Google’s Chromebook bet paid off in a big way last year as the popularity of Chromebooks hit record highs, making Chrome OS the second-most popular desktop operating system in the world. However, that growth may slow down this year, as Chromebook makers are finding the popular low-end models “unprofitable.”

TrendForce reports that annual notebook shipments are expected to “break records” this year with roughly 15% growth over 2020, thanks in part to strong demand for education machines that are primarily Chromebooks. Apparently, Chromebooks remain the “primary growth driver” for the notebook market.

Chromebook demand may slow down in the second half of the year, though. This is due to a few factors, with one driving force being the “saturation” of the US market. The report says that over 70% of global Chromebook demand comes from the US, which is not great news for growth as, because of the faster vaccine rollout, many schools and businesses are ending remote operations that were a big driver of growth for Chromebooks. Japan, which makes up 10% of the Chromebook market, is also not buying as many machines for its “GIGA School” program.

Regarding notebook brands, as Chromebooks occupy a relatively large allocation of notebook shipment by Acer and Samsung, the two companies are likely to bear the brunt of the education market’s downturn. TrendForce therefore believes that the Chromebook market’s growth going forward will mainly depend on regions outside the US as well as non-education applications.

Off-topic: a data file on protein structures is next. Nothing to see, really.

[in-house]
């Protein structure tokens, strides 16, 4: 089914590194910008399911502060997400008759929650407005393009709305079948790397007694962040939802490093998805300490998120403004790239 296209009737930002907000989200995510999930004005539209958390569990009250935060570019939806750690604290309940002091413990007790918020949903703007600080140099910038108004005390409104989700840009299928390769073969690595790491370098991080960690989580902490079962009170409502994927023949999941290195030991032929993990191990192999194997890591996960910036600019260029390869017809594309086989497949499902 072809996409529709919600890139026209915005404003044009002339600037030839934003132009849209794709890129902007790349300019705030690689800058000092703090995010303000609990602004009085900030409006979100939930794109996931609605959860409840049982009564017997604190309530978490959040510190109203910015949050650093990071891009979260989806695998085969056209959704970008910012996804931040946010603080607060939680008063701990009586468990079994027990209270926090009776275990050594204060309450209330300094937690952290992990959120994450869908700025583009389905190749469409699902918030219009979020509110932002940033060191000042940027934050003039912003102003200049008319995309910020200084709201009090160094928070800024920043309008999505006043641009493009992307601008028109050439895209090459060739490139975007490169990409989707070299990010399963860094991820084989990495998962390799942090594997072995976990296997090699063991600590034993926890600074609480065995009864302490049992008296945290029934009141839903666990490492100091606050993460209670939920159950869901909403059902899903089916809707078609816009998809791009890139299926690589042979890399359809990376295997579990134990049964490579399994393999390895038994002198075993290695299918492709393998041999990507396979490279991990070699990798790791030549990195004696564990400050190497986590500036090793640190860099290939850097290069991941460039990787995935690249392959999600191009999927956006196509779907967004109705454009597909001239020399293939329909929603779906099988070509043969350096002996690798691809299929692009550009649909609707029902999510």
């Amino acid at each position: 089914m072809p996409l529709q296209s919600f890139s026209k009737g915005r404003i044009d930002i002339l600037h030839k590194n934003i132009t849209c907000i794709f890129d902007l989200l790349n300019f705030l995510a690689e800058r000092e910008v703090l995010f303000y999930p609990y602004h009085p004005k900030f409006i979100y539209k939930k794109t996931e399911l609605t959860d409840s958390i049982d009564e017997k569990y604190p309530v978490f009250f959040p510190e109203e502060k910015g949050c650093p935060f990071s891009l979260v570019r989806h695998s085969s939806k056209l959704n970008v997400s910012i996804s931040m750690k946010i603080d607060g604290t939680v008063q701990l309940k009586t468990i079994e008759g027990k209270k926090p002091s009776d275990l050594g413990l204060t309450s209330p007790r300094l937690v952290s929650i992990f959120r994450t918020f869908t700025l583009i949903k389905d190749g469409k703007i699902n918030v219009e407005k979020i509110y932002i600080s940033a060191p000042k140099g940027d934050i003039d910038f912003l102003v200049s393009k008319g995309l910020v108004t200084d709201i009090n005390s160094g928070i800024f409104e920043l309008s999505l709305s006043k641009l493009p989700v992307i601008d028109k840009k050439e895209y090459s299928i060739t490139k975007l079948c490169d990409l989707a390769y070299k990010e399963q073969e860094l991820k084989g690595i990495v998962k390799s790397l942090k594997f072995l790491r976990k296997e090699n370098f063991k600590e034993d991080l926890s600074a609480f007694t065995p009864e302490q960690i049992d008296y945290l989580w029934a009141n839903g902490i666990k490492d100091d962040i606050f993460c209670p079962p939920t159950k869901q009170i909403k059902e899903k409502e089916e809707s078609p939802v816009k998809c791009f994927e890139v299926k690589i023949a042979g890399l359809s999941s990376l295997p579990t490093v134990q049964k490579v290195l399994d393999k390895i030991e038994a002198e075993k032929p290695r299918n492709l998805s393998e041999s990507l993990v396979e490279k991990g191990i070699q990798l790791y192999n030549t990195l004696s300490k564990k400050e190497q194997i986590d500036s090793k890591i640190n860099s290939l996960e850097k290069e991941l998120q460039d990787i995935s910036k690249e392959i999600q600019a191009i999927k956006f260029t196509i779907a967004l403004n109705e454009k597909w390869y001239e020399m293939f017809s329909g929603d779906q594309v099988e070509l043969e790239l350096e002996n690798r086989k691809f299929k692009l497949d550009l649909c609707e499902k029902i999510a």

Another contributing factor for slower growth could be the chip shortage, which continues to affect the entire market. Apparently, low-end Chromebooks such as the popular 11.6-inch sized models are struggling to turn a profit as costs increase. Specifically, those 11.6-inch panels that are used in a whopping 70% of Chromebooks have “skyrocketed” in price as other components have become harder to obtain.

This decline can be primarily attributed to the fact that notebook brands are increasingly finding Chromebooks’ low margins to be unprofitable, while 11.6-inch panels, which are used in 70% of all Chromebooks, have also skyrocketed in price, and certain semiconductor components are in shortage.

As a result, TrendForce reports that some manufacturers are starting to make Chromebooks a smaller portion of their overall production during the second half of this year.

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